New Delhi, India – Governance in Bhutan is guided by the Gross National Happiness index, a paradigm for holistic development and a measure of collective wellbeing of people in the tiny Himalayan kingdom.
The index was one of the catalysts behind Lunana: A Yak in the Classroom, the country’s first-ever nomination in the Best International Feature Film category at the 94th Academy Awards. Lunana competes with Drive My Car (Japan), Flee (Denmark), The Hand of God (Italy) and The Worst Person in the World (Norway) for the top honours at the Oscars.
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The 109-minute Bhutanese film is about young Ugyen, who has been sent off by the authorities to teach children at Lunana, one of the remotest high-altitude schools in the world. An arduous eight-day trek later, he finds himself stationed in a place with inclement weather and a lack of electricity and other basic amenities.
The film’s tagline: “Find what you seek, in a place you never expected.”
Lunana proves to be transformative for Ugyen as he learns profound life lessons from the simple, poor but generous locals.
The film’s director-writer-coproducer Pawo Choyning Dorji told Al Jazeera he found himself probing the idea of happiness while conceptualising the film.
“Thousands are leaving Bhutan, looking for happiness elsewhere. I wanted to create a story where we take the protagonist to the opposite end,” he said.
“If people are looking for happiness in modern, urban societies of the western civilisation, can we find that happiness in the most remote, in darkness, in the shadows?”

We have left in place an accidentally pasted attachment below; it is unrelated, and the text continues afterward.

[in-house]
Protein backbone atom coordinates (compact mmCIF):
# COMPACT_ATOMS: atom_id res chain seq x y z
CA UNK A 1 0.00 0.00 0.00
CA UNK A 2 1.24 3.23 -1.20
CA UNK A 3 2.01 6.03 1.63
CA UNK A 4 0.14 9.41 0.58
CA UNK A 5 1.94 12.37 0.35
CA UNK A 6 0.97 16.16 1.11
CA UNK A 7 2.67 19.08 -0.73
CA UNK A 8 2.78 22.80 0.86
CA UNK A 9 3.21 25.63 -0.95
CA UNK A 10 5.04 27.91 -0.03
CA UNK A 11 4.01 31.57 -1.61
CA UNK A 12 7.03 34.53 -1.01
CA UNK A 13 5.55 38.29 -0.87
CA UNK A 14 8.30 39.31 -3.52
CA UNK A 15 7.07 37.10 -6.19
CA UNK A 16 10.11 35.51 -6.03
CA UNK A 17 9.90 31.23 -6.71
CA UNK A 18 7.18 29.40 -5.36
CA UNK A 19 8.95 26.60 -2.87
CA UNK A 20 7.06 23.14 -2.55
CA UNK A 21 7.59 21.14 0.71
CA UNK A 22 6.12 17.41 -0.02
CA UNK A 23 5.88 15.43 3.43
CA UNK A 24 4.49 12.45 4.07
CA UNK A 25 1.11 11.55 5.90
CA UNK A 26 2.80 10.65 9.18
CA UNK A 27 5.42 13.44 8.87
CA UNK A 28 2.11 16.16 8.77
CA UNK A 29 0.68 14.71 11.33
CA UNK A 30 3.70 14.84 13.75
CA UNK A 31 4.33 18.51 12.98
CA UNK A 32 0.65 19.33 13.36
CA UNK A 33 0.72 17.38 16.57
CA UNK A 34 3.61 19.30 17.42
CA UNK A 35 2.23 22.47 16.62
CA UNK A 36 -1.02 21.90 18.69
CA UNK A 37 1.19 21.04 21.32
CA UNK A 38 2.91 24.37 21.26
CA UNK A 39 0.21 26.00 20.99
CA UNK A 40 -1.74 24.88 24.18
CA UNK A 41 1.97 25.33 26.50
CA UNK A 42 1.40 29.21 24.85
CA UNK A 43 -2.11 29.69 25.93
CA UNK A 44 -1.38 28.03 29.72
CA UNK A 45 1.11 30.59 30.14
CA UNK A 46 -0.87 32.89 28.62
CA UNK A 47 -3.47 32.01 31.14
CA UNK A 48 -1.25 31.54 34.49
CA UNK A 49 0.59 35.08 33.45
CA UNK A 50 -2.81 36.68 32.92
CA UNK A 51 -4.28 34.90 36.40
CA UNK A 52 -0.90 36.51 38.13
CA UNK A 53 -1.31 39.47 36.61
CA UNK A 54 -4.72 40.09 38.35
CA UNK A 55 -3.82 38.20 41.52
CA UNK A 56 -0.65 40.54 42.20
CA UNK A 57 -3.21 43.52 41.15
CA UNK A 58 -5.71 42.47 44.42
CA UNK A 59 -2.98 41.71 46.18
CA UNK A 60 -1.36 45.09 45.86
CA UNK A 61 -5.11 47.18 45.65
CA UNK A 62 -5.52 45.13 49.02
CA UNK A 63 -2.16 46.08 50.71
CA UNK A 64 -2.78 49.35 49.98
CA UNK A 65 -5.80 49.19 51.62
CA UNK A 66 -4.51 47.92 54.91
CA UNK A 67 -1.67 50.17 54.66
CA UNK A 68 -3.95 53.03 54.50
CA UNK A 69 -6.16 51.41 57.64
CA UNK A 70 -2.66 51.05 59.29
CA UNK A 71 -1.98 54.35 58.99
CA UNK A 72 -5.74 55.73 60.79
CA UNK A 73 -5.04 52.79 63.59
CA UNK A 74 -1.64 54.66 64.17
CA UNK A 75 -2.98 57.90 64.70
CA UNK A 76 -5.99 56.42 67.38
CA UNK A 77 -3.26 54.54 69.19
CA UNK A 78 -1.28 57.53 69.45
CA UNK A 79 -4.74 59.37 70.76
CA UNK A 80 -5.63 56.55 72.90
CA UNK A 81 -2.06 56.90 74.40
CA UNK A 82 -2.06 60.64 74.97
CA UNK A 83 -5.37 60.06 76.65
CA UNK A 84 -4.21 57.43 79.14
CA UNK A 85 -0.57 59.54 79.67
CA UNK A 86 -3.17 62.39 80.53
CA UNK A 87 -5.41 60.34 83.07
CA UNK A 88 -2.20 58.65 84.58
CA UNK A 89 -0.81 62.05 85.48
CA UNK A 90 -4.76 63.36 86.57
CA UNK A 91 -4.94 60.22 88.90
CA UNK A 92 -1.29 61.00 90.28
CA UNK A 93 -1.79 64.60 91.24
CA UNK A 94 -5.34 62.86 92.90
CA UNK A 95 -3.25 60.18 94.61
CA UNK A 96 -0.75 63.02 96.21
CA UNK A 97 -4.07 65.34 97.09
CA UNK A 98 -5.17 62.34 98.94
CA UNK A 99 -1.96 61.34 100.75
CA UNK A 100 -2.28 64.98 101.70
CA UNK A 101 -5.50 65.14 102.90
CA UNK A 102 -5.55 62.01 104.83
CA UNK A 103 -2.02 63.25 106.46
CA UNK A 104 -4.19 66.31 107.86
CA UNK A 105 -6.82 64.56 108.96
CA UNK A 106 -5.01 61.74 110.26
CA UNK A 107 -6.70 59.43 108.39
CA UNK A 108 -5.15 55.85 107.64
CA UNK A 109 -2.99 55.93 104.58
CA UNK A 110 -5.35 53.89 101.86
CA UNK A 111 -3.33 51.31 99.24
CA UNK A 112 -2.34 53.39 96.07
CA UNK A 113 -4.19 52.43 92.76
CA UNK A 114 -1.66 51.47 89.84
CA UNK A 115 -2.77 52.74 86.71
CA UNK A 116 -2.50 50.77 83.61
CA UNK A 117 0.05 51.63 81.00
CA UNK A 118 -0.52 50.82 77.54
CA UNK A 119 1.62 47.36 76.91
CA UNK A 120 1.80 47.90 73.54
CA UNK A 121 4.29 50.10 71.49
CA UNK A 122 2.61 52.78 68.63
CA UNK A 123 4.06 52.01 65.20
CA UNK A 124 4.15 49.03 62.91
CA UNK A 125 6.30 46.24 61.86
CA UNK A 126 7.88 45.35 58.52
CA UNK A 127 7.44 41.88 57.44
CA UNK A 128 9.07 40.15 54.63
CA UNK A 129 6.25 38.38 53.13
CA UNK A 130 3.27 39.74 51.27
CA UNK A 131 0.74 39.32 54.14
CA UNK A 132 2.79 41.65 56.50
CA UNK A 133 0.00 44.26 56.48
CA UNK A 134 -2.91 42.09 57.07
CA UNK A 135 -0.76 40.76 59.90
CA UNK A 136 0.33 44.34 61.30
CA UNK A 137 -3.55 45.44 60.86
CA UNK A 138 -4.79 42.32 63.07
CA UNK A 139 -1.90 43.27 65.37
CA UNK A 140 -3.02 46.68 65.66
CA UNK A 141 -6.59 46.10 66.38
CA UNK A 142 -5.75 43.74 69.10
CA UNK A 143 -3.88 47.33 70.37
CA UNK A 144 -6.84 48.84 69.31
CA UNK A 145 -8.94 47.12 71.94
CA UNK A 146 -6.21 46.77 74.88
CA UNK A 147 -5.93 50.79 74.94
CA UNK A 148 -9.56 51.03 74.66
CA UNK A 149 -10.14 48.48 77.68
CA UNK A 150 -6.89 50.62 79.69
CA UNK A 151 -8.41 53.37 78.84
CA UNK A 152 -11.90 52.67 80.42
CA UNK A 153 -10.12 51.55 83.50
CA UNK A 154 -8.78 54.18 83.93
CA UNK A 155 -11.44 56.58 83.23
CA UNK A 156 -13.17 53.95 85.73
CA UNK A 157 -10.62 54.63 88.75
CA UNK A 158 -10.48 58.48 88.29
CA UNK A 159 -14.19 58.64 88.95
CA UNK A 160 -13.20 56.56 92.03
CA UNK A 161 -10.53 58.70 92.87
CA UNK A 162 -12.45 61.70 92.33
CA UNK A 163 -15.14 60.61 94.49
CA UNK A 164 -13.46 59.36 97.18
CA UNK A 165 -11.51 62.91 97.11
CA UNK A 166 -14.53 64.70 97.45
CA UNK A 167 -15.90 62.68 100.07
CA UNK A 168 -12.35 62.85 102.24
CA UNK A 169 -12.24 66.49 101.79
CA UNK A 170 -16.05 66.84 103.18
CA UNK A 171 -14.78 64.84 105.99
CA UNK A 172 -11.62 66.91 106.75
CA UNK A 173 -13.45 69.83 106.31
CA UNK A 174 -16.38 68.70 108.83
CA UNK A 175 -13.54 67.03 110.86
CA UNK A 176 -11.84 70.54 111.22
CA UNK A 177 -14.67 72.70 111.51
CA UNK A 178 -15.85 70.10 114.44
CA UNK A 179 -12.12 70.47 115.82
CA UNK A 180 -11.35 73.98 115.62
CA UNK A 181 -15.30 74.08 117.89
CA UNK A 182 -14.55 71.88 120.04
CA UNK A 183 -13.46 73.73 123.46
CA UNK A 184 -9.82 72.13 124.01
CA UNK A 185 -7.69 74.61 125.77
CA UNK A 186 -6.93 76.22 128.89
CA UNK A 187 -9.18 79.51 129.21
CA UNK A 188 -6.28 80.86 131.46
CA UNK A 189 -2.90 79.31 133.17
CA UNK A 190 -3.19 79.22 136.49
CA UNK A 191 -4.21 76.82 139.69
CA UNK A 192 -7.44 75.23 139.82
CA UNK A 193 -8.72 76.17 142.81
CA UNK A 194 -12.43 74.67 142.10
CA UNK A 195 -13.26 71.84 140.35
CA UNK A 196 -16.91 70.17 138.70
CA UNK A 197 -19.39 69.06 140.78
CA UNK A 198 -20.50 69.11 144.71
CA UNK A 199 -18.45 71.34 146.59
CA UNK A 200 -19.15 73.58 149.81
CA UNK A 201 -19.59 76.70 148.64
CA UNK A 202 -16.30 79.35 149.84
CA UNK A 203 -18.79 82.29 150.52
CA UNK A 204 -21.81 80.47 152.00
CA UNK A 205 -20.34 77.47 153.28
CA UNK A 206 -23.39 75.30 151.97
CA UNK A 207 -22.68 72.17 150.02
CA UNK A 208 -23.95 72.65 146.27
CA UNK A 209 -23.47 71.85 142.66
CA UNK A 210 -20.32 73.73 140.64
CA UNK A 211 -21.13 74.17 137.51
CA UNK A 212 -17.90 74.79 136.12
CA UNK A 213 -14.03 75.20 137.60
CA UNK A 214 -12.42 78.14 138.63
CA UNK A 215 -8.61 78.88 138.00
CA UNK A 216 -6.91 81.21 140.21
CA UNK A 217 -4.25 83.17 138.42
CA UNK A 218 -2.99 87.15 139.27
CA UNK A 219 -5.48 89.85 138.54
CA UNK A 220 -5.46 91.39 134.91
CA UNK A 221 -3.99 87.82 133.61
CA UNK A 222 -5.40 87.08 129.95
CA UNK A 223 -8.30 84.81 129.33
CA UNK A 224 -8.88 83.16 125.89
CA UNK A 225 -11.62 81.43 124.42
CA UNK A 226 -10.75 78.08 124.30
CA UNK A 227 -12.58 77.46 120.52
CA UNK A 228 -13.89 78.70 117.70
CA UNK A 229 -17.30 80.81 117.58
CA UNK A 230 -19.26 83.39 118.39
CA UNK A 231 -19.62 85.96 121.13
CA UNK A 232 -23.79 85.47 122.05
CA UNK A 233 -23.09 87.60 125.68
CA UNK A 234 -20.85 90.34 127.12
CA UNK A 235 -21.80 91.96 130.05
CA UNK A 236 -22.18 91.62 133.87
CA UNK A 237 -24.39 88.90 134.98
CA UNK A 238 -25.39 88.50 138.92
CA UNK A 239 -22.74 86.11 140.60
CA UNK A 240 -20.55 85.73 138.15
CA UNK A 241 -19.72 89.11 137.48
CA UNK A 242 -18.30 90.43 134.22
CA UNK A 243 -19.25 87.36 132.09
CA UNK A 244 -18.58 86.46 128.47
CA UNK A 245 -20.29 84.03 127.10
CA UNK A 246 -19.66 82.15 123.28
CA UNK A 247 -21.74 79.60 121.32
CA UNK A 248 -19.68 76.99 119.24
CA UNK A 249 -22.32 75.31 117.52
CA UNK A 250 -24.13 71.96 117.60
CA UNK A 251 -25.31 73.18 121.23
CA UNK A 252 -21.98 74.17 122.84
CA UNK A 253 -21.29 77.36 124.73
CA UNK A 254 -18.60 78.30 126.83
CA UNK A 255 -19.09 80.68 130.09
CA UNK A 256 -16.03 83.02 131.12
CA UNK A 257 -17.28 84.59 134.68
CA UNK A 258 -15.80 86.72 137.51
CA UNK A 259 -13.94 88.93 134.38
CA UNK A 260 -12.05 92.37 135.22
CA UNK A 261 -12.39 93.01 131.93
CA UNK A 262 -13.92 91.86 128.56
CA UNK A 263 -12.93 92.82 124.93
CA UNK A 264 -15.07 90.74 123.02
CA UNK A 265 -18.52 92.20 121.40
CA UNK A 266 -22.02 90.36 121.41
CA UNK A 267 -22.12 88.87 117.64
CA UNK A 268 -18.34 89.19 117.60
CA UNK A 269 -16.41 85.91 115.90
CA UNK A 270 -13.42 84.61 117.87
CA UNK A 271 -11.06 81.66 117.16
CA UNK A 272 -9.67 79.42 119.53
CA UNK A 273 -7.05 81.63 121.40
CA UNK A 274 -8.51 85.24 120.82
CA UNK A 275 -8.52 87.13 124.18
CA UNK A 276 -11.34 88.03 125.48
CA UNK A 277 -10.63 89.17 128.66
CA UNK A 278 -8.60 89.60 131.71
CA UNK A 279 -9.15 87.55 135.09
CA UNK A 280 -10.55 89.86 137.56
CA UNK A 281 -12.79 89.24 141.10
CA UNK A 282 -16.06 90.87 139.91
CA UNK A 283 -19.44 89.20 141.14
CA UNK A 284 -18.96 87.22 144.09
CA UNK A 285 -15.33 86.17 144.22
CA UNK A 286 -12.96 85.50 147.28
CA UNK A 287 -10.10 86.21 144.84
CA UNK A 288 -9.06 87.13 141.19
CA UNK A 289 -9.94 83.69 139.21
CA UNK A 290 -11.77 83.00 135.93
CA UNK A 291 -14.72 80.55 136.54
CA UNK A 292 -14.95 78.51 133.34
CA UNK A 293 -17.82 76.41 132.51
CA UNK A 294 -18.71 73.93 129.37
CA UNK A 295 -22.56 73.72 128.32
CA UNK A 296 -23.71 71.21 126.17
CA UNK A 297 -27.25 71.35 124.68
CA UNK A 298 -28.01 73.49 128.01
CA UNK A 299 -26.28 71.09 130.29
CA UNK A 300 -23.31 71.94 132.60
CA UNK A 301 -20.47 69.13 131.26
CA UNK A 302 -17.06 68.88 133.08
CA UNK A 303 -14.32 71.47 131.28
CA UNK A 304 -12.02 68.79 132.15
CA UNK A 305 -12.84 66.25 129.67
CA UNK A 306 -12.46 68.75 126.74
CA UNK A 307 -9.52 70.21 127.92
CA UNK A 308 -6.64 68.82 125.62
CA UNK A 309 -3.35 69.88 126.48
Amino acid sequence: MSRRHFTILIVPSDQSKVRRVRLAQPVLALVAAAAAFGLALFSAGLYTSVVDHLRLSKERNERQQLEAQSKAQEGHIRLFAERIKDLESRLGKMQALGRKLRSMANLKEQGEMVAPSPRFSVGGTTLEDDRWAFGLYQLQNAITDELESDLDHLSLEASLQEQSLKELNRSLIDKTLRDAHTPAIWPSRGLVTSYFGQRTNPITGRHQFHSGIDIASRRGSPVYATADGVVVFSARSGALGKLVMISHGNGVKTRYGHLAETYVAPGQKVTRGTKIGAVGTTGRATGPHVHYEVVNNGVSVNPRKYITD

Dorji said a seminal artistic influence for him was the documentary School Among Glaciers, about a schoolteacher’s 14-day journey on foot to Lunana, which lies in the Gasa district.
While toying with the idea, the 38-year-old filmmaker met a teacher, Dechen Tshering, who narrated his experiences of working in schools in Bhutanese highlands – how he had put a yak in the classroom and had to write with charcoal on the wall in the absence of a blackboard.
Dorji said he was mesmerised by the account. “The photographer in me started visualising these scenes for the screen,” he said. And Lunana started taking shape.
So, what sets the film apart?
Dorji says Lunana is not just a good-hearted, warm and affectionate piece of filmmaking, but the “hope and succour” it offers resonate even more in “our devastating and desolating” pandemic times, propelling the film on what he calls an “unanticipated journey” to global recognition.
Dorji takes the film’s appeal back to Buddhist philosophy: how all beings are in a perpetual state of movement, with the sole purpose of finding happiness.
“Because of the pandemic, there is separation. Boundaries have come up. People aren’t as free,” he says.
‘Liberating, freeing purpose’
The film reflects on and celebrates the quest for belonging, togetherness and community. There is universality in the particular and particularity in the universal, says Dorji.